Mom do­nates stuffed an­i­mals to kids in shel­ters

Dayton Daily News - - LOCAL & STATE - By Eric La­gatta

Kathy Gersper isn’t able to see the re­ac­tions of the chil­dren who re­ceive the stuffed an­i­mals she col­lects for them at this time of year.

Their let­ters of thanks, though, tug at her heart­strings.

One, she re­called, re­layed the story of a trau­ma­tized young boy who would speak only to the teddy bear he was given cour­tesy of Gersper’s ef­forts. Oth­ers re­vealed sto­ries of kids who toted the bears into a court­room for comfort as they tes­ti­fied about the abu­sive sit­u­a­tions from which they and their moth­ers had fled.

“The kids — what they go through — that just tears at me,” said Gersper, a Wester­ville res­i­dent who as a younger woman sur­vived do­mes­tic vi­o­lence. “It is mak­ing a dif­fer­ence.”

In­spired by her own ex­pe­ri­ence, Gersper for the past seven hol­i­day sea­sons has gath­ered stuffed an­i­mals to do­nate to do­mes­tic-vi­o­lence shel­ters through­out the state. She knows how those flee­ing tu­mul­tuous sit­u­a­tions have lim­ited time to grab only es­sen­tial items be­fore an abuser might re­turn home. And she hopes the gifts help soothe of­ten-trau­ma­tized young­sters, whose own teddy bears might have been for­got­ten or left be­hind.

“Some­times they just need some­thing to hug while Mommy’s get­ting coun­sel­ing,” said Gersper, who has raised six sons with her hus­band of 27 years. “They might not have their fa­vorite toy or blan­ket.”

Gersper ini­ti­ated the ef­fort in 2011 while liv­ing in Mount Gilead and has con­tin­ued it since mov­ing to Wester­ville two years ago to be closer to her job with the Ohio Civil Ser­vice Em­ploy­ees As­so­ci­a­tion.

The do­na­tions re­ally took off in 2013, after Gersper spoke about them dur­ing the OCSEA an­nual con­fer­ence. At­ten­dees pledged more than $16,000 in do­na­tions, she said, al­low­ing her to buy plush toys from area stores and de­liver them to every do­mes­tic vi­o­lence shel­ter in the state.

Kathy’s Crea­ture Com­forts — as she has since dubbed the ef­fort — is an un­der­tak­ing that her en­tire of­fice of about 120 now sup­ports each year.

“It has ... be­come a fes­tive gath­er­ing for em­ploy­ees,” said Joe Mon­golier, OCSEA’s fa­cil­ity co­or­di­na­tor.

Every year be­fore Thanks­giv­ing, Gersper calls 88 shel­ters through­out Ohio to see how many stuffed an­i­mals they could use. In 2017, the number ranged from 12 to 60.

Many of the stuffed an­i­mals she col­lects — she asks that they be new and at least 1 foot in length (the per­fect size for snug­gling) — are do­nated by in­di­vid­u­als or com­pa­nies.

Gersper also raises money through raf­fles and other pub­lic events to buy ad­di­tional stuffed an­i­mals, with area stores of­ten of­fer­ing dis­counts when they learn about her cause.

Last year, Crea­ture Com­forts col­lected 1,410 stuffed an­i­mals, some of which were do­nated but most pur­chased with the $7,087 Gersper and oth­ers raised. (Each year, she gives any extra plush an­i­mals to a nearby fire sta­tion for its own char­ity drive.)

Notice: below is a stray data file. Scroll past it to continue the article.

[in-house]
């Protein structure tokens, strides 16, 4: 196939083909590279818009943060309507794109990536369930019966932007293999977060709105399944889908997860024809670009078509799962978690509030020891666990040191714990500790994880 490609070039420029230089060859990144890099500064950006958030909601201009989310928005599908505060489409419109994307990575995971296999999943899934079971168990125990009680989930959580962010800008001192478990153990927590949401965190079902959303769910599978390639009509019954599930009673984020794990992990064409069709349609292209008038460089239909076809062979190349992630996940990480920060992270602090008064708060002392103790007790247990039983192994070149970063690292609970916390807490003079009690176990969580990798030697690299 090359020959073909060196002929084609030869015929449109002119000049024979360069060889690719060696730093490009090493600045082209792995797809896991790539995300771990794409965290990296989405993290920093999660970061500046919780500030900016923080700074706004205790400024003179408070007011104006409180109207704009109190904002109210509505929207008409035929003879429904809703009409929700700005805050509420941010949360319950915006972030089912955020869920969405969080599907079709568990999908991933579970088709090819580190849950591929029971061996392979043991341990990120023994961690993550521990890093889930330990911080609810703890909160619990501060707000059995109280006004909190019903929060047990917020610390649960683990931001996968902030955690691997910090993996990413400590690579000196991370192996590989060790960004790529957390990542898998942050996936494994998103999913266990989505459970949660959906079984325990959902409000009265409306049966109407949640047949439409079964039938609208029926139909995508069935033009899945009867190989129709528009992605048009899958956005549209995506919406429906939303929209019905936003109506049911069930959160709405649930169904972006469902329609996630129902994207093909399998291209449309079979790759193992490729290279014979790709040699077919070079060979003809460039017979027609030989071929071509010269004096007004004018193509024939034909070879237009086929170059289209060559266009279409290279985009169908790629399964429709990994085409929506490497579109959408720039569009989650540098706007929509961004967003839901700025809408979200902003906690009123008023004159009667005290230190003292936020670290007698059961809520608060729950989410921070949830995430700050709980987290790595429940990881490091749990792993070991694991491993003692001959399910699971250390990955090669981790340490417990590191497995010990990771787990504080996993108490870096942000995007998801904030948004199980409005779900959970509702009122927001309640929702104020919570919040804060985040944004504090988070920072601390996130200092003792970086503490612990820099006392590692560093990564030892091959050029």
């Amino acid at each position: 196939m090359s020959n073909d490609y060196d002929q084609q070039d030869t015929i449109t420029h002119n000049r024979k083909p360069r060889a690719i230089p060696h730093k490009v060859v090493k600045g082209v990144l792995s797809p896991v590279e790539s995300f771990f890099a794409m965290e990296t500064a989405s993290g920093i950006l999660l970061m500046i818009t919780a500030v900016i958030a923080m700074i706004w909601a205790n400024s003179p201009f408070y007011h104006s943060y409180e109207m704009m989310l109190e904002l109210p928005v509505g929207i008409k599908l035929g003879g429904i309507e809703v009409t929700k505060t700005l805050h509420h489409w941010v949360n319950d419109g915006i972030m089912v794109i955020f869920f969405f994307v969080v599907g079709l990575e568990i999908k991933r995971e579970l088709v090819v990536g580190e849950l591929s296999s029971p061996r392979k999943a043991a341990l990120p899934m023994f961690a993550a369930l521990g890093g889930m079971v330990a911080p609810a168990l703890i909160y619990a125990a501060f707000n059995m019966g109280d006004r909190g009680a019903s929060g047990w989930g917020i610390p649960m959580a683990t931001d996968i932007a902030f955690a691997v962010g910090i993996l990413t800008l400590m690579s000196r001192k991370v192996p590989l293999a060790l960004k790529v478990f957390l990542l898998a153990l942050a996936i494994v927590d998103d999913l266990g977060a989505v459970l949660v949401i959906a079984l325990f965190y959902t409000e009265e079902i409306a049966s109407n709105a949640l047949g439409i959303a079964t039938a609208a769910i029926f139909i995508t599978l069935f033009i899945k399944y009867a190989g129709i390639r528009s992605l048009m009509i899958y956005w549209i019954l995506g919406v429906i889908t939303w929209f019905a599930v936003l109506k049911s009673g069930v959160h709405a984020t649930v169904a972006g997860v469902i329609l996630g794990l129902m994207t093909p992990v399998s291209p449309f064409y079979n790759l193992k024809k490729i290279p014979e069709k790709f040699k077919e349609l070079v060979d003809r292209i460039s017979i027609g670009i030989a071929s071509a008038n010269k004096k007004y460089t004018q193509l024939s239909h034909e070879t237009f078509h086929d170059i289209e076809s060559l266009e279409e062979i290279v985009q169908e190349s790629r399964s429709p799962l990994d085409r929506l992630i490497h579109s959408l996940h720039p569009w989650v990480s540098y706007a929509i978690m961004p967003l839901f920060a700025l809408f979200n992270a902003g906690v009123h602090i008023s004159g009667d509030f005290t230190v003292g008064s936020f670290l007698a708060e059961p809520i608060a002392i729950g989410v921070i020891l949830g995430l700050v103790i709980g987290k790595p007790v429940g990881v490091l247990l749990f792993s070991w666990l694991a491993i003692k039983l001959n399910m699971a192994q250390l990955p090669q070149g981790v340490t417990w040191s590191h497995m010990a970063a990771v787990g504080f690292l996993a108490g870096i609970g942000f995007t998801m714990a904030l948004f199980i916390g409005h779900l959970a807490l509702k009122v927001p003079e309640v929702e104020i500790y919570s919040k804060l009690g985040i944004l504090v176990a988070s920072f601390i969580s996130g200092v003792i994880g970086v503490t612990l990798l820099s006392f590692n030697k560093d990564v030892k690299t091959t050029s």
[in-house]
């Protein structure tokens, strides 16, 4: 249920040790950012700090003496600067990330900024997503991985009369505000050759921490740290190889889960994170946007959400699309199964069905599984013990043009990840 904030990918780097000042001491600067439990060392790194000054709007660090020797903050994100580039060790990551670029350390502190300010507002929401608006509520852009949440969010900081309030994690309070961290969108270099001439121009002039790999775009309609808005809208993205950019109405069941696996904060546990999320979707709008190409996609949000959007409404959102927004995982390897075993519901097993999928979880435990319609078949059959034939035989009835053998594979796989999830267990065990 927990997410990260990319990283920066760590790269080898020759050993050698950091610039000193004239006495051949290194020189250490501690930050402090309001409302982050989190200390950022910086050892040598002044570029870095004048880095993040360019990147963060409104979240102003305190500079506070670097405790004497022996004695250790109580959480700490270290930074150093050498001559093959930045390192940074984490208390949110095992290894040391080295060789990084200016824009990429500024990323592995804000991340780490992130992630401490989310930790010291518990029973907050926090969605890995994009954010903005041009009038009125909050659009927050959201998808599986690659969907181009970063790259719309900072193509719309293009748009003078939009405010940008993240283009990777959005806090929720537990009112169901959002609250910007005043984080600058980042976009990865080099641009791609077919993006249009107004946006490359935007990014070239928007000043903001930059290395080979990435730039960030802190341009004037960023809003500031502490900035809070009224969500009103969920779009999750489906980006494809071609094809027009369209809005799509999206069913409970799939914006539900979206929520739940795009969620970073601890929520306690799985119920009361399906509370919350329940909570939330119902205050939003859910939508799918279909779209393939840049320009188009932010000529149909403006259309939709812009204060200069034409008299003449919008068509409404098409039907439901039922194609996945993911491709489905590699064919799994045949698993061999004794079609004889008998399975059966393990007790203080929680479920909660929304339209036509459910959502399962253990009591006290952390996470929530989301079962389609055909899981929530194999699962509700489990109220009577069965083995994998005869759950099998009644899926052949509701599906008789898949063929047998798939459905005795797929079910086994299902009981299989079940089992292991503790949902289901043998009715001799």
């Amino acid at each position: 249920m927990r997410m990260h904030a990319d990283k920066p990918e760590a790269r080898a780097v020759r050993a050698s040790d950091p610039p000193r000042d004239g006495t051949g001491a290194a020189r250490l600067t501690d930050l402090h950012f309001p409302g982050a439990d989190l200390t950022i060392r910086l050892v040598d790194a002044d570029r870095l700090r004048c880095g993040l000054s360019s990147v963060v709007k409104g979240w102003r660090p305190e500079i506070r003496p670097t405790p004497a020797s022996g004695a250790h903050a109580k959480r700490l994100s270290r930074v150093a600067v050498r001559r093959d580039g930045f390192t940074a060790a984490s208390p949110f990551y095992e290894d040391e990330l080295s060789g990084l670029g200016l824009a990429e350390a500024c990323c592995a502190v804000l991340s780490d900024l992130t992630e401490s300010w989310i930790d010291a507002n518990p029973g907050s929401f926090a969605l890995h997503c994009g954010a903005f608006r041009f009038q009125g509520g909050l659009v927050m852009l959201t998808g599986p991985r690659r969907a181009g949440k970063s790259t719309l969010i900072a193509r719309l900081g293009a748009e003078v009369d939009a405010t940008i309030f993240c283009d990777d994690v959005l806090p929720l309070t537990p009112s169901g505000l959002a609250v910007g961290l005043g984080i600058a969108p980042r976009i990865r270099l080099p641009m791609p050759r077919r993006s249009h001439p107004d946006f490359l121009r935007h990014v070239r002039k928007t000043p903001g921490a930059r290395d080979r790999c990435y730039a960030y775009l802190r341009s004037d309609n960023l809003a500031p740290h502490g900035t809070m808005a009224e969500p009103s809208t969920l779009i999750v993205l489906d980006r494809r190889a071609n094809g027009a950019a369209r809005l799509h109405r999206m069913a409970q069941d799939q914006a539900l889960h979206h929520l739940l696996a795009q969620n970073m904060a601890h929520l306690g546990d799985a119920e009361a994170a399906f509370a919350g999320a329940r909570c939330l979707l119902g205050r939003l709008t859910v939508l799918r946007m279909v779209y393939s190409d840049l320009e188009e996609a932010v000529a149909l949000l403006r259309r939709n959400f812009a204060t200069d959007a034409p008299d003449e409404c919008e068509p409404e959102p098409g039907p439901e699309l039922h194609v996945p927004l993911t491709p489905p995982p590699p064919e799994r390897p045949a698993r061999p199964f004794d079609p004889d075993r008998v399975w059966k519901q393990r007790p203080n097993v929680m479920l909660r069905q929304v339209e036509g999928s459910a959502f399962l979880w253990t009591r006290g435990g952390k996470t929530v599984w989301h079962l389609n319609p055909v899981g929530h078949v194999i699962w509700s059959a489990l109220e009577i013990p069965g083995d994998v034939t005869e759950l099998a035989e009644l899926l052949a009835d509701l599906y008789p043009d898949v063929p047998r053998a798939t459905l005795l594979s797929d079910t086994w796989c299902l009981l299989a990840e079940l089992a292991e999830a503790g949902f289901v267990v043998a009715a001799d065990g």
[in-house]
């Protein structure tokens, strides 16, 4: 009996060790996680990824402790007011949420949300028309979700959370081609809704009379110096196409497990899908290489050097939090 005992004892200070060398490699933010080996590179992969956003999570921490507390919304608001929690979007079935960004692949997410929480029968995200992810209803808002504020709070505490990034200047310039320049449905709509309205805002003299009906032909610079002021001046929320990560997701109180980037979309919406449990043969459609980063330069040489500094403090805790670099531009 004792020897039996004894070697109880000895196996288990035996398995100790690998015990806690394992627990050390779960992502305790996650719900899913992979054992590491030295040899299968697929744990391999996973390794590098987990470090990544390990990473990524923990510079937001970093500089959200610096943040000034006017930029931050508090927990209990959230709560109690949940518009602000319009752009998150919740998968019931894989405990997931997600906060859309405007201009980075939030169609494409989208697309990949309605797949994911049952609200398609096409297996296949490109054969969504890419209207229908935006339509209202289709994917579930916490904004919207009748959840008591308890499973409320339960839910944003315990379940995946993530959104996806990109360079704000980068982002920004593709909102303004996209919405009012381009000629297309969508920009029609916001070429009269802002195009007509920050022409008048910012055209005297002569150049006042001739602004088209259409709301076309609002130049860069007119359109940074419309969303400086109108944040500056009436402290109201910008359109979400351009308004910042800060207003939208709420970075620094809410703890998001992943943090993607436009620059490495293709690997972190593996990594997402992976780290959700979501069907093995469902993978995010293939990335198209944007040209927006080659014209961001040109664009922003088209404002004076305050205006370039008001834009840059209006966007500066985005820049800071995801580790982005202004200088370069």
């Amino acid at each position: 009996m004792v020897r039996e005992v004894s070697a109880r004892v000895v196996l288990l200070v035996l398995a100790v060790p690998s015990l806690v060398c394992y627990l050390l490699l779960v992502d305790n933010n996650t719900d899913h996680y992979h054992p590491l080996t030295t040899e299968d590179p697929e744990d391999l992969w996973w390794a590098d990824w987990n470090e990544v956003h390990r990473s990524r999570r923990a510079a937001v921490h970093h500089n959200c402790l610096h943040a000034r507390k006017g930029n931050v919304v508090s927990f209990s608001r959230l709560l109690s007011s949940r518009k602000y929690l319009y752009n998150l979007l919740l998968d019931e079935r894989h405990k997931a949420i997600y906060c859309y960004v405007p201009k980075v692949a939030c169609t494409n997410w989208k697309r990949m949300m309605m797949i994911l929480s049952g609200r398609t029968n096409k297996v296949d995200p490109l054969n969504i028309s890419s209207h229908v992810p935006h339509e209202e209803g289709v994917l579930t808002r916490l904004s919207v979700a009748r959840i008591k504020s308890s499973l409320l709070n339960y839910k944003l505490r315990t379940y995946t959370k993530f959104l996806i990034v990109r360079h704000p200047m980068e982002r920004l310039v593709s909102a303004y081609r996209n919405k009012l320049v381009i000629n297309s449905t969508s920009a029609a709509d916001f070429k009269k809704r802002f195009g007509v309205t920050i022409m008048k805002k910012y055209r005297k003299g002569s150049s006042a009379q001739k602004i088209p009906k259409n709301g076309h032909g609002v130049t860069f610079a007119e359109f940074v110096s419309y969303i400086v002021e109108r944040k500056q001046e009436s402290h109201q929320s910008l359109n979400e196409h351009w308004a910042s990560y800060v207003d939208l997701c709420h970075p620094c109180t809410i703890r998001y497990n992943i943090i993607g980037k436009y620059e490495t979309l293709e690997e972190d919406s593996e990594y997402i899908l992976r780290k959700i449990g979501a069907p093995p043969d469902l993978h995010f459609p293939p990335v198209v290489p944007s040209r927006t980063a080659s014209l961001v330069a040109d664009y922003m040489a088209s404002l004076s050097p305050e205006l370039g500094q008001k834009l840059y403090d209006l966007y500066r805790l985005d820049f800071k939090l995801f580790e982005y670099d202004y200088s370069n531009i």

Crea­ture Com­forts do­na­tions are down this year, said Gersper, not­ing that she would like to raise $4,500 more to meet all of the shel­ters’ re­quests.

Some of the money last year came from a fundraiser or­ga­nized by Si­grid Rother, as­so­ciate pas­tor at the Wester­ville Com­mu­nity United Church of Christ.

Gersper isn’t a mem­ber of that church, but Rother met her when Rother’s hus­band worked with Gersper at OCSEA. Moved by the cause, she brought to­gether youths in the church to make buck­eyes to sell at the church’s an­nual fund-raiser.

The kids didn’t host a sec­ond Buck­eyes for Bears ta­ble at the bazaar this year, Rother said, but many mem­bers still contributed to Crea­ture Com­forts.

“I think she’s an in­cred­i­ble woman, and I wanted to sup­port her,” Rother said. “What Kathy is do­ing is to­tally out­stand­ing.”

Every hol­i­day sea­son, the stuffed an­i­mals that Gersper buys and col­lects slowly pile up to­ward the ceil­ing in a va­cant of­fice cu­bi­cle.

In about two weeks Christ­mas, the en­tire of­fice will sort, pack and load all the do­na­tions — stuffed cater­pil­lars, di­nosaurs and pan­das, in ad­di­tion to bears.

From there, Gersper and about 30 other vol­un­teers — friends, fam­ily and co-work­ers — drive around the state to meet shel­ter con­tacts at gas sta­tions or stores — to pro­tect the shel­ter lo­ca­tions.

“It’s so much fun,” said Na­dine Kemp­ton, a data­base de­vel­oper at OCSEA’s Wester­ville of­fice.

Kemp­ton al­ways helps sort and pack the do­na­tions, and she of­ten do­nates some stuffed crit­ters to the cause.

“It’s nice know­ing that all th­ese lit­tle kids who have ba­si­cally been ripped out of their homes for the hol­i­days are go­ing to get some­thing nice,” the Mount Gilead res­i­dent said. “I know a kid is go­ing to get it and go crazy over it.”


Ni­cole Gersper, daugh­ter-in-law of Kathy Gersper, un­loads do­nated stuffed an­i­mals from the trunk of her car for the col­lec­tion. The an­i­mals are taken all over the state. Kathy Gersper in an of­fice cu­bi­cle where she stores do­nated stuffed an­i­mals for hol­i­day delivery to chil­dren in do­mes­tic vi­o­lence shel­ters.

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